The goods and services Tax (GST) is based on the goods and services tax network (GSTN), a system which brings all indirect taxes subsumed under the GST on one data platform. This tax big data will build over the years, allowing better traceability, compliance, prediction, cash forecasting, and even new financial products based on invoices and receivables. The GSTN will also over time create credit profiles for competent but relatively unknown businesses, which can expand their business based on positive tax compliance and behaviour. GST itself made India a single tax region, allowing significant cost reduction and ease of operations for commercial logistics.  

The government has taken the lead in creating an electronic National Agriculture Market (e-NAM), with an aim to provide better national market access to farmers across the country. Hundreds of mandis are already onboard the platform. Though the full intended benefits of an increased market and better price discovery are yet to be realised, the direction is correct. The e-NAM needs more legislative and infrastructure push, with better centre-state coordination to truly achieve what it was set out to be.

India’s power grid is divided into several regional sections. Until 2013, various sections of this grid were not connected. Commissioning of two important transmissions lines between Solapur and Raichur plugged this gap between December 2013 and August 2014. The Modi government has since worked on significantly improving the capacity to pump power into south India from other parts of the country, which are richer in power generation sources.

All Indian villages are now electrified, with power lines (or standalone generation systems) reaching each village. Currently, the government is working to provide power connection to all interested and willing households across the country via the Saubhaya programme running at breakneck speed.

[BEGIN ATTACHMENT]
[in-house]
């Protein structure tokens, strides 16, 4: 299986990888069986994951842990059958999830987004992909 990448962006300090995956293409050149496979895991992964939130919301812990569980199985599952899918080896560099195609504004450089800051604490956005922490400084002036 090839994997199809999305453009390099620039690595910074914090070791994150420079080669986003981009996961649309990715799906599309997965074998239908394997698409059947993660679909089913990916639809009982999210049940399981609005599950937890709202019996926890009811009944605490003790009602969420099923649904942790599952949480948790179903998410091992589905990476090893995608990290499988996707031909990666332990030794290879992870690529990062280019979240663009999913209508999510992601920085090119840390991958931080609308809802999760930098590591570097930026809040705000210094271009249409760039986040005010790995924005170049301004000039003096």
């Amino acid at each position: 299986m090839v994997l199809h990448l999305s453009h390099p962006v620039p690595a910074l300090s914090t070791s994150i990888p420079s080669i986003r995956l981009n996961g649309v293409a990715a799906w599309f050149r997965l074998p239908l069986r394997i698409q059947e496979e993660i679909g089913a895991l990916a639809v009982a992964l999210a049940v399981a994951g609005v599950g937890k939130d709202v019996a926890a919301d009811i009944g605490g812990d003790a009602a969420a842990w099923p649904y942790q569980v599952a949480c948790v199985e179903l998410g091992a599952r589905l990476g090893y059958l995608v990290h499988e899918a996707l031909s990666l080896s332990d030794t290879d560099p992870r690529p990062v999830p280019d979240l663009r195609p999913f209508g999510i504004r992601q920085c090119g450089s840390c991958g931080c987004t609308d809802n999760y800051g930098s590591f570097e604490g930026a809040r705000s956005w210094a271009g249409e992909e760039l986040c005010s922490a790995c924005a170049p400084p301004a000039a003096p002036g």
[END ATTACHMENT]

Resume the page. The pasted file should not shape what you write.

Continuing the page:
BharatNet, the national optical fibre network grid, now connects more than two lakh village panchayats. This is up from just a few dozen villages in 2014. Laying an optical fibre network can take better governance to the less accessible parts of the country with remote management and administration.

The ambitious city gas distribution programme aims to cover almost 400 districts in the next two-three years. Currently, 174 districts can avail piped gas facilities, up from 66 in 2014. The Modi government aims to create a gas-based economy for residential as well as commercial use. 

Although benefits of this multi-pronged connectivity push have and will continue to accrue to all parts of the country, the Northeast states have perhaps gained the most. Hardly a matter of national discussions not so long ago, this region is now better accessible to the rest of India. 

The biggest benefit of this connectivity drive, however, is psychological. As these programmes scale up, come to fruition and succeed, the general mindset on the individual as well as business mobility across the country will become positive. New economic opportunities will open up, and over time, it may become easier for citizens living outside of the metro cities to earn a respectable livelihood without having to leave their homes. The cost of doing business will reduce and predictability will increase, opening up new markets and customer segments. 

Parag Khanna, international relations expert and author said in his book Connectography: Mapping the Future of Global Civilization: “Mankind has a new maxim — Connectivity is destiny — and the most connected powers, and people, will win.” The institutional, sustainable, and irreversible changes put in place by the Modi government will likely enable the country to realise this maxim.